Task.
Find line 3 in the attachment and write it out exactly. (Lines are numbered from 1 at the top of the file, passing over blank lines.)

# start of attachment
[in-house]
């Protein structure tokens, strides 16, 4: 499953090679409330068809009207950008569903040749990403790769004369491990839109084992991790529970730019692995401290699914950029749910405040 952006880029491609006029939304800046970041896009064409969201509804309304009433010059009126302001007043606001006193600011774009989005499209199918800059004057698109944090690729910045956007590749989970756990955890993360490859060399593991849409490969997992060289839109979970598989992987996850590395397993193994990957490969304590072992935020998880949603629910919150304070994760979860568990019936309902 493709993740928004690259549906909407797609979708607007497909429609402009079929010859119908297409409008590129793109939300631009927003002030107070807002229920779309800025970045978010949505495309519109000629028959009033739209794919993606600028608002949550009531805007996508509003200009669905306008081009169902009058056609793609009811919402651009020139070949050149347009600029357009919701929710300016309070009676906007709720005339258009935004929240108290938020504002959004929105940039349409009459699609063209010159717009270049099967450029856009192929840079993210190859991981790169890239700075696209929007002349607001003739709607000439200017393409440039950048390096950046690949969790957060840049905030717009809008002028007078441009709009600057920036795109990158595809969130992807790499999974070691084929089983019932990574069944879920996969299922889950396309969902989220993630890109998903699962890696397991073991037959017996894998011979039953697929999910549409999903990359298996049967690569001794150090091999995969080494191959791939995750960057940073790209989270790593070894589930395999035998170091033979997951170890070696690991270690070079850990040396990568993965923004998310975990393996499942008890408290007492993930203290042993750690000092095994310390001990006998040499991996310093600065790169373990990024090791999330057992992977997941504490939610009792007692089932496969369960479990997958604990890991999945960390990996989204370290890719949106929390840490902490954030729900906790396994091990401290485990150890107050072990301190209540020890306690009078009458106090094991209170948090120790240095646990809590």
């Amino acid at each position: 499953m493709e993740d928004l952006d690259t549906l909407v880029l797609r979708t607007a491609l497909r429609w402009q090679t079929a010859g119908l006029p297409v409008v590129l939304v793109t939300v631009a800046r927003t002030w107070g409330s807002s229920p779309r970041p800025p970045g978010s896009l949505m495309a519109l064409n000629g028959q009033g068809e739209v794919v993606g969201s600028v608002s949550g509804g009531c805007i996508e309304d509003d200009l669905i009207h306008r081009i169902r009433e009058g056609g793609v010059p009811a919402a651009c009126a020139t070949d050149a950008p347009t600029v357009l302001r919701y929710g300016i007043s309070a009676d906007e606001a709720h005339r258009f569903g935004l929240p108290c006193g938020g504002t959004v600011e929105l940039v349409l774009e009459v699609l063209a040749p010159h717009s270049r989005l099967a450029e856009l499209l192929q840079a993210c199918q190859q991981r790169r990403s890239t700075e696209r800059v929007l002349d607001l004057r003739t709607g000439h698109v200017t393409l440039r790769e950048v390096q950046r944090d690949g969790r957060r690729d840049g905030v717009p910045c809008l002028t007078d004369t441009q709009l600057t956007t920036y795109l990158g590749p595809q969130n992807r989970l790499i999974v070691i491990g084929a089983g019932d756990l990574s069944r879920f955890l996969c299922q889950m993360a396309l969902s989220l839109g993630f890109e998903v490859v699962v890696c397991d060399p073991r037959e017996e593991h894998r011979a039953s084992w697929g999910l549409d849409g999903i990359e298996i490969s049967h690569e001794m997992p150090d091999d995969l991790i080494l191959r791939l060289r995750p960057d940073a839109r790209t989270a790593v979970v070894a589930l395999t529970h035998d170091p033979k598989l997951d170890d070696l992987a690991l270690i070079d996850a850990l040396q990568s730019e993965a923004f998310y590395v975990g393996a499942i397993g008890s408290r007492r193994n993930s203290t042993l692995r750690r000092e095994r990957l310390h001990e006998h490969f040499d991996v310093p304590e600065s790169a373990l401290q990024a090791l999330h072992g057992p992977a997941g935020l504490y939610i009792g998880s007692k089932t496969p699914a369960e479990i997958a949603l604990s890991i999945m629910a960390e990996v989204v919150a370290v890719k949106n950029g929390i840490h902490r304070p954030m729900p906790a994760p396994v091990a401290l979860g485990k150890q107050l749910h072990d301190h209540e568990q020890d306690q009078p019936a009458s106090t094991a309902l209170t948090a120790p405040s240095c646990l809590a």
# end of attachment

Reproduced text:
């Amino acid at each position: 499953m493709e993740d928004l952006d690259t549906l909407v880029l797609r979708t607007a491609l497909r429609w402009q090679t079929a010859g119908l006029p297409v409008v590129l939304v793109t939300v631009a800046r927003t002030w107070g409330s807002s229920p779309r970041p800025p970045g978010s896009l949505m495309a519109l064409n000629g028959q009033g068809e739209v794919v993606g969201s600028v608002s949550g509804g009531c805007i996508e309304d509003d200009l669905i009207h306008r081009i169902r009433e009058g056609g793609v010059p009811a919402a651009c009126a020139t070949d050149a950008p347009t600029v357009l302001r919701y929710g300016i007043s309070a009676d906007e606001a709720h005339r258009f569903g935004l929240p108290c006193g938020g504002t959004v600011e929105l940039v349409l774009e009459v699609l063209a040749p010159h717009s270049r989005l099967a450029e856009l499209l192929q840079a993210c199918q190859q991981r790169r990403s890239t700075e696209r800059v929007l002349d607001l004057r003739t709607g000439h698109v200017t393409l440039r790769e950048v390096q950046r944090d690949g969790r957060r690729d840049g905030v717009p910045c809008l002028t007078d004369t441009q709009l600057t956007t920036y795109l990158g590749p595809q969130n992807r989970l790499i999974v070691i491990g084929a089983g019932d756990l990574s069944r879920f955890l996969c299922q889950m993360a396309l969902s989220l839109g993630f890109e998903v490859v699962v890696c397991d060399p073991r037959e017996e593991h894998r011979a039953s084992w697929g999910l549409d849409g999903i990359e298996i490969s049967h690569e001794m997992p150090d091999d995969l991790i080494l191959r791939l060289r995750p960057d940073a839109r790209t989270a790593v979970v070894a589930l395999t529970h035998d170091p033979k598989l997951d170890d070696l992987a690991l270690i070079d996850a850990l040396q990568s730019e993965a923004f998310y590395v975990g393996a499942i397993g008890s408290r007492r193994n993930s203290t042993l692995r750690r000092e095994r990957l310390h001990e006998h490969f040499d991996v310093p304590e600065s790169a373990l401290q990024a090791l999330h072992g057992p992977a997941g935020l504490y939610i009792g998880s007692k089932t496969p699914a369960e479990i997958a949603l604990s890991i999945m629910a960390e990996v989204v919150a370290v890719k949106n950029g929390i840490h902490r304070p954030m729900p906790a994760p396994v091990a401290l979860g485990k150890q107050l749910h072990d301190h209540e568990q020890d306690q009078p019936a009458s106090t094991a309902l209170t948090a120790p405040s240095c646990l809590a």